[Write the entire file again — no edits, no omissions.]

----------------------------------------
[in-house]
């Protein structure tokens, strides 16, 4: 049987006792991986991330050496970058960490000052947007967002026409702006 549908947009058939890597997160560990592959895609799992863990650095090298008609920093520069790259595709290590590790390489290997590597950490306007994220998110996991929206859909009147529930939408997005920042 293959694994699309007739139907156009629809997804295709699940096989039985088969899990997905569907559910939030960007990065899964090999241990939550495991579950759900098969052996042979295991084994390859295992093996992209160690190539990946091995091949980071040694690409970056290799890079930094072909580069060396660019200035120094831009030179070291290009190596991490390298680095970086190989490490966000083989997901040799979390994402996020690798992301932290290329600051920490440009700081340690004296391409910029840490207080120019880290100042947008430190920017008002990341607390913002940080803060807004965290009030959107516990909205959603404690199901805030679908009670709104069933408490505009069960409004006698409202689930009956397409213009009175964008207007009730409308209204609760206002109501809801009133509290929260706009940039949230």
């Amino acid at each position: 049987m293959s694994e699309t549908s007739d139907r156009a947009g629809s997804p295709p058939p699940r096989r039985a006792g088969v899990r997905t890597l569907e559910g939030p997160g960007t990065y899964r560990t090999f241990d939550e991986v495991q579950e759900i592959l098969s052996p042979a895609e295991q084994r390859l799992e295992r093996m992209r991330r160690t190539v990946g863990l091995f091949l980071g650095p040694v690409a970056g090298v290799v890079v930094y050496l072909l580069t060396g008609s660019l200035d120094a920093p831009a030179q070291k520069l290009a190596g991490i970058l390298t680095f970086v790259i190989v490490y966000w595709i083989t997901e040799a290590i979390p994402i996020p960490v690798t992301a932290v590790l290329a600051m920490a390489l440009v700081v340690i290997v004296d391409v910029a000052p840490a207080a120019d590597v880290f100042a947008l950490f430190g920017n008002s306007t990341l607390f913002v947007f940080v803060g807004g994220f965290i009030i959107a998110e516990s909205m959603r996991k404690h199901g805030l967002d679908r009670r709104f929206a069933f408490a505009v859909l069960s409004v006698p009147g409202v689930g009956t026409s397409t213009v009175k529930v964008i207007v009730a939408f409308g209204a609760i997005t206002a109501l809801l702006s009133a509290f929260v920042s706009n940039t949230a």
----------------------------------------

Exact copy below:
[in-house]
């Protein structure tokens, strides 16, 4: 049987006792991986991330050496970058960490000052947007967002026409702006 549908947009058939890597997160560990592959895609799992863990650095090298008609920093520069790259595709290590590790390489290997590597950490306007994220998110996991929206859909009147529930939408997005920042 293959694994699309007739139907156009629809997804295709699940096989039985088969899990997905569907559910939030960007990065899964090999241990939550495991579950759900098969052996042979295991084994390859295992093996992209160690190539990946091995091949980071040694690409970056290799890079930094072909580069060396660019200035120094831009030179070291290009190596991490390298680095970086190989490490966000083989997901040799979390994402996020690798992301932290290329600051920490440009700081340690004296391409910029840490207080120019880290100042947008430190920017008002990341607390913002940080803060807004965290009030959107516990909205959603404690199901805030679908009670709104069933408490505009069960409004006698409202689930009956397409213009009175964008207007009730409308209204609760206002109501809801009133509290929260706009940039949230």
């Amino acid at each position: 049987m293959s694994e699309t549908s007739d139907r156009a947009g629809s997804p295709p058939p699940r096989r039985a006792g088969v899990r997905t890597l569907e559910g939030p997160g960007t990065y899964r560990t090999f241990d939550e991986v495991q579950e759900i592959l098969s052996p042979a895609e295991q084994r390859l799992e295992r093996m992209r991330r160690t190539v990946g863990l091995f091949l980071g650095p040694v690409a970056g090298v290799v890079v930094y050496l072909l580069t060396g008609s660019l200035d120094a920093p831009a030179q070291k520069l290009a190596g991490i970058l390298t680095f970086v790259i190989v490490y966000w595709i083989t997901e040799a290590i979390p994402i996020p960490v690798t992301a932290v590790l290329a600051m920490a390489l440009v700081v340690i290997v004296d391409v910029a000052p840490a207080a120019d590597v880290f100042a947008l950490f430190g920017n008002s306007t990341l607390f913002v947007f940080v803060g807004g994220f965290i009030i959107a998110e516990s909205m959603r996991k404690h199901g805030l967002d679908r009670r709104f929206a069933f408490a505009v859909l069960s409004v006698p009147g409202v689930g009956t026409s397409t213009v009175k529930v964008i207007v009730a939408f409308g209204a609760i997005t206002a109501l809801l702006s009133a509290f929260v920042s706009n940039t949230a």